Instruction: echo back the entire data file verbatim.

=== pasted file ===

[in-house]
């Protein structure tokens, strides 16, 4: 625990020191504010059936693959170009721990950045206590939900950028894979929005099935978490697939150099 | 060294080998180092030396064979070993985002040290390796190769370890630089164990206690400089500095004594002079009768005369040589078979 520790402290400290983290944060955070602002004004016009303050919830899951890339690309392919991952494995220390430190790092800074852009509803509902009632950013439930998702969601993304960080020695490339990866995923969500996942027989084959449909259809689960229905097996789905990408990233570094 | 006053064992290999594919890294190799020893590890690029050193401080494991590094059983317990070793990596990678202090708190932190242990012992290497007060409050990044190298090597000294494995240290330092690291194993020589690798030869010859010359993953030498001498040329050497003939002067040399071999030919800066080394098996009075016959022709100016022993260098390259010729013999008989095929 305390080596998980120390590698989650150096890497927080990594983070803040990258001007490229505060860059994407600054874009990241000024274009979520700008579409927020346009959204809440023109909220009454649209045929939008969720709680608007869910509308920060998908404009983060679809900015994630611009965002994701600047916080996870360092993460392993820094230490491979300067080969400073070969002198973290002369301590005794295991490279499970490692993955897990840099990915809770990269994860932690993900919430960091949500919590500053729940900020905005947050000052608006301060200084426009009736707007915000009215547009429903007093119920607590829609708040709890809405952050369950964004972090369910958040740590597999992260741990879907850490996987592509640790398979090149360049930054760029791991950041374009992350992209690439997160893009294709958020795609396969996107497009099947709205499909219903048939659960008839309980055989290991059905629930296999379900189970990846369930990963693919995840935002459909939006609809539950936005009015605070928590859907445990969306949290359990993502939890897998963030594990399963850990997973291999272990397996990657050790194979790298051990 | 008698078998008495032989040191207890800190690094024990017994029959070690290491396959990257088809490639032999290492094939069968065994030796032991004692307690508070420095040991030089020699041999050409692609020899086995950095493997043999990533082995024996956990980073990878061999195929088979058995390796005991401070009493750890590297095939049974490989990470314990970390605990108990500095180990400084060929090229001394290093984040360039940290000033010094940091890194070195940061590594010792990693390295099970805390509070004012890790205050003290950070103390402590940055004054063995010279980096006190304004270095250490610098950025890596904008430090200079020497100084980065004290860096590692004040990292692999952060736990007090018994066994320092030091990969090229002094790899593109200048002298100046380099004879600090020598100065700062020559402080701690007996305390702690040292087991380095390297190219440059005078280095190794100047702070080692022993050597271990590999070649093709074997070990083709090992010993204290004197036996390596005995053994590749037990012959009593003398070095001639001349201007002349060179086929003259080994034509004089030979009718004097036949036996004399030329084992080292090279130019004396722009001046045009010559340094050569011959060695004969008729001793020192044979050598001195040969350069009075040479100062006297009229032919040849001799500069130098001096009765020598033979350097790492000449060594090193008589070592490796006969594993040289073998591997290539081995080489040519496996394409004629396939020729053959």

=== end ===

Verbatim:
[in-house]
């Protein structure tokens, strides 16, 4: 625990020191504010059936693959170009721990950045206590939900950028894979929005099935978490697939150099 | 060294080998180092030396064979070993985002040290390796190769370890630089164990206690400089500095004594002079009768005369040589078979 520790402290400290983290944060955070602002004004016009303050919830899951890339690309392919991952494995220390430190790092800074852009509803509902009632950013439930998702969601993304960080020695490339990866995923969500996942027989084959449909259809689960229905097996789905990408990233570094 | 006053064992290999594919890294190799020893590890690029050193401080494991590094059983317990070793990596990678202090708190932190242990012992290497007060409050990044190298090597000294494995240290330092690291194993020589690798030869010859010359993953030498001498040329050497003939002067040399071999030919800066080394098996009075016959022709100016022993260098390259010729013999008989095929 305390080596998980120390590698989650150096890497927080990594983070803040990258001007490229505060860059994407600054874009990241000024274009979520700008579409927020346009959204809440023109909220009454649209045929939008969720709680608007869910509308920060998908404009983060679809900015994630611009965002994701600047916080996870360092993460392993820094230490491979300067080969400073070969002198973290002369301590005794295991490279499970490692993955897990840099990915809770990269994860932690993900919430960091949500919590500053729940900020905005947050000052608006301060200084426009009736707007915000009215547009429903007093119920607590829609708040709890809405952050369950964004972090369910958040740590597999992260741990879907850490996987592509640790398979090149360049930054760029791991950041374009992350992209690439997160893009294709958020795609396969996107497009099947709205499909219903048939659960008839309980055989290991059905629930296999379900189970990846369930990963693919995840935002459909939006609809539950936005009015605070928590859907445990969306949290359990993502939890897998963030594990399963850990997973291999272990397996990657050790194979790298051990 | 008698078998008495032989040191207890800190690094024990017994029959070690290491396959990257088809490639032999290492094939069968065994030796032991004692307690508070420095040991030089020699041999050409692609020899086995950095493997043999990533082995024996956990980073990878061999195929088979058995390796005991401070009493750890590297095939049974490989990470314990970390605990108990500095180990400084060929090229001394290093984040360039940290000033010094940091890194070195940061590594010792990693390295099970805390509070004012890790205050003290950070103390402590940055004054063995010279980096006190304004270095250490610098950025890596904008430090200079020497100084980065004290860096590692004040990292692999952060736990007090018994066994320092030091990969090229002094790899593109200048002298100046380099004879600090020598100065700062020559402080701690007996305390702690040292087991380095390297190219440059005078280095190794100047702070080692022993050597271990590999070649093709074997070990083709090992010993204290004197036996390596005995053994590749037990012959009593003398070095001639001349201007002349060179086929003259080994034509004089030979009718004097036949036996004399030329084992080292090279130019004396722009001046045009010559340094050569011959060695004969008729001793020192044979050598001195040969350069009075040479100062006297009229032919040849001799500069130098001096009765020598033979350097790492000449060594090193008589070592490796006969594993040289073998591997290539081995080489040519496996394409004629396939020729053959």